Norman Lear, a famous TV producer who created hit comedies including “All in the Family” and “The Jeffersons,” died away at his Los Angeles home on Tuesday. On his website, his family announced the news. Lear was a century old.
The spokesman for Norman Lear confirmed to Variety that the actor died of natural causes at his home in Los Angeles.
There will be a private memorial ceremony for close relatives in the following days.
Lear’s family released an emotional statement, expressing gratitude for the outpouring of love and support in tribute to their beloved husband, father, and grandpa. Norman’s life was marked by originality, perseverance, and compassion. He devoted his life to protecting the principles of liberty and equality for all citizens because he loved his nation so much. Being his friend and loved one has been the most precious blessing. As we quietly grieve and celebrate the life of this extraordinary individual, we ask for your compassion and understanding.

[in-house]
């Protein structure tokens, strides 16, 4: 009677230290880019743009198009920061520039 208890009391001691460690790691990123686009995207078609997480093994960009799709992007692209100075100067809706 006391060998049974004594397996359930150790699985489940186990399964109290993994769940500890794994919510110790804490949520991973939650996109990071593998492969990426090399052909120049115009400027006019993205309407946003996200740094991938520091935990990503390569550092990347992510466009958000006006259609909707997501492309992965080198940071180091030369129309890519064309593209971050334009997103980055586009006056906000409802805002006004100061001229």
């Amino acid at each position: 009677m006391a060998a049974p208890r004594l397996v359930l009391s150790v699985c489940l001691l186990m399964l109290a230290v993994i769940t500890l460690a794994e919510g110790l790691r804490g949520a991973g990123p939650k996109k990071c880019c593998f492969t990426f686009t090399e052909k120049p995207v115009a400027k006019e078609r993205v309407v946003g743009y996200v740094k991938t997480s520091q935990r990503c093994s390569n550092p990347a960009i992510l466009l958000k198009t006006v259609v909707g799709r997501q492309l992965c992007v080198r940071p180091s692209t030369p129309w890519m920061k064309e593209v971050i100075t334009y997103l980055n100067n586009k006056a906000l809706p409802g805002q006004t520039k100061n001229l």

All in the Family (1971–1979), Maude (1972–1978), Sanford and Son (1972–1977), One Day at a Time (1975–1984), The Jeffersons (1975–1985), and Good Times (1974–1979) are just a few of the popular 1970s comedies that Lear created or produced.
“The Princess Bride” and “Fried Green Tomatoes” are two of the most renowned cult masterpieces that he produced. His script for “The Princess Bride” also earned him a nomination for a Best Screenplay Oscar.
“Divorce American Style.”
In 2019 and 2020, 95-year-old Lear and Jimmy Kimmel co-hosted three episodes of “Live in Front of a Studio Audience” that received Primetime Emmy nominations.
The Television Academy inducted him into their hall of fame. In addition to his work in television production and writing, Lear has received a multitude of honors. In addition to his work in television production and writing, Lear has been an outspoken supporter of liberal causes and the First Amendment.